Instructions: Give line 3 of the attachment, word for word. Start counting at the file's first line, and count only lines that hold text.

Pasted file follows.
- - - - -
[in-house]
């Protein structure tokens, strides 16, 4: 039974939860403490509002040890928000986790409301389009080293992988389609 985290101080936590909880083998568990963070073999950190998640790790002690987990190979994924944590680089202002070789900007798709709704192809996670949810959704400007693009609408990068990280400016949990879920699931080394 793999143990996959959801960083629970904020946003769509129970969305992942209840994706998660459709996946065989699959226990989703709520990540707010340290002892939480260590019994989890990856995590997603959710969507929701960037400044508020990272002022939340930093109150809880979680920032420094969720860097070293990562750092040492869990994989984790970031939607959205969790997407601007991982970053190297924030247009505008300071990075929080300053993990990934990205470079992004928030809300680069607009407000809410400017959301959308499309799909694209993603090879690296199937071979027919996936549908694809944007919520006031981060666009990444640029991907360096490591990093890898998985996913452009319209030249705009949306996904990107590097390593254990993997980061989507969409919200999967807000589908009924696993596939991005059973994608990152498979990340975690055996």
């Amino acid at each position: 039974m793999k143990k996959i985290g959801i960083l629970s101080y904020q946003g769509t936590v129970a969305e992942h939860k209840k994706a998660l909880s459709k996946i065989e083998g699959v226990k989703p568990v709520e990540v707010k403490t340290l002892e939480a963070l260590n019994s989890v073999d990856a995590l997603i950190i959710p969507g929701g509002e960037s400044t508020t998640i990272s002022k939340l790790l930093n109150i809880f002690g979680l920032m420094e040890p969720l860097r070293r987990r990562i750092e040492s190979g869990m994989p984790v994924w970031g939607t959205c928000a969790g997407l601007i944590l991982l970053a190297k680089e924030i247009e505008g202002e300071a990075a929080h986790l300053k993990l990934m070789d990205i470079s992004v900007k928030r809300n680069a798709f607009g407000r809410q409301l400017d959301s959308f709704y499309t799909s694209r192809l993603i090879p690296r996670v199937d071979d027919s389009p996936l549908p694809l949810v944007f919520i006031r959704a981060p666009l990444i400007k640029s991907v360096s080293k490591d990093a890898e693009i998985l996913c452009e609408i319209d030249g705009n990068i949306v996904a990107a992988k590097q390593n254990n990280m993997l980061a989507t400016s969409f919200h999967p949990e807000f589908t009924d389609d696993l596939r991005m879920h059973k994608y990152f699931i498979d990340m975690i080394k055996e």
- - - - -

């Amino acid at each position: 039974m793999k143990k996959i985290g959801i960083l629970s101080y904020q946003g769509t936590v129970a969305e992942h939860k209840k994706a998660l909880s459709k996946i065989e083998g699959v226990k989703p568990v709520e990540v707010k403490t340290l002892e939480a963070l260590n019994s989890v073999d990856a995590l997603i950190i959710p969507g929701g509002e960037s400044t508020t998640i990272s002022k939340l790790l930093n109150i809880f002690g979680l920032m420094e040890p969720l860097r070293r987990r990562i750092e040492s190979g869990m994989p984790v994924w970031g939607t959205c928000a969790g997407l601007i944590l991982l970053a190297k680089e924030i247009e505008g202002e300071a990075a929080h986790l300053k993990l990934m070789d990205i470079s992004v900007k928030r809300n680069a798709f607009g407000r809410q409301l400017d959301s959308f709704y499309t799909s694209r192809l993603i090879p690296r996670v199937d071979d027919s389009p996936l549908p694809l949810v944007f919520i006031r959704a981060p666009l990444i400007k640029s991907v360096s080293k490591d990093a890898e693009i998985l996913c452009e609408i319209d030249g705009n990068i949306v996904a990107a992988k590097q390593n254990n990280m993997l980061a989507t400016s969409f919200h999967p949990e807000f589908t009924d389609d696993l596939r991005m879920h059973k994608y990152f699931i498979d990340m975690i080394k055996e």